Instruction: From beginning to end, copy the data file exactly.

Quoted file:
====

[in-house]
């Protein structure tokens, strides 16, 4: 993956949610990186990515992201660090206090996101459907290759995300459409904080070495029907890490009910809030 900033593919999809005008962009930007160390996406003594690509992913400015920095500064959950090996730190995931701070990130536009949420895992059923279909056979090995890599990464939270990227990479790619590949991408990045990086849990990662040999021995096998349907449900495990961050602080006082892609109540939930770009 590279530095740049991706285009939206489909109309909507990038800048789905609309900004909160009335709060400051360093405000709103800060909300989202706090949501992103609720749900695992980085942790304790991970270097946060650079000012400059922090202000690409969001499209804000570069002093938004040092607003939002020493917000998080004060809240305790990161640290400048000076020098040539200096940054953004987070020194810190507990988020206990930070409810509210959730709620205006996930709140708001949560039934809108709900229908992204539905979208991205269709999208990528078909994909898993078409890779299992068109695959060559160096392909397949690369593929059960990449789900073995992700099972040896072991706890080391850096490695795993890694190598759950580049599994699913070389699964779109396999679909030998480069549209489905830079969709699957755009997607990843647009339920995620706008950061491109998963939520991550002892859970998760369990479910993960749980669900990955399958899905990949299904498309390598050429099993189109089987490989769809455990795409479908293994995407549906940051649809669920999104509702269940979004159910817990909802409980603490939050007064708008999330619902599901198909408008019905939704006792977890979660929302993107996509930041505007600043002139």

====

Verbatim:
[in-house]
């Protein structure tokens, strides 16, 4: 993956949610990186990515992201660090206090996101459907290759995300459409904080070495029907890490009910809030 900033593919999809005008962009930007160390996406003594690509992913400015920095500064959950090996730190995931701070990130536009949420895992059923279909056979090995890599990464939270990227990479790619590949991408990045990086849990990662040999021995096998349907449900495990961050602080006082892609109540939930770009 590279530095740049991706285009939206489909109309909507990038800048789905609309900004909160009335709060400051360093405000709103800060909300989202706090949501992103609720749900695992980085942790304790991970270097946060650079000012400059922090202000690409969001499209804000570069002093938004040092607003939002020493917000998080004060809240305790990161640290400048000076020098040539200096940054953004987070020194810190507990988020206990930070409810509210959730709620205006996930709140708001949560039934809108709900229908992204539905979208991205269709999208990528078909994909898993078409890779299992068109695959060559160096392909397949690369593929059960990449789900073995992700099972040896072991706890080391850096490695795993890694190598759950580049599994699913070389699964779109396999679909030998480069549209489905830079969709699957755009997607990843647009339920995620706008950061491109998963939520991550002892859970998760369990479910993960749980669900990955399958899905990949299904498309390598050429099993189109089987490989769809455990795409479908293994995407549906940051649809669920999104509702269940979004159910817990909802409980603490939050007064708008999330619902599901198909408008019905939704006792977890979660929302993107996509930041505007600043002139």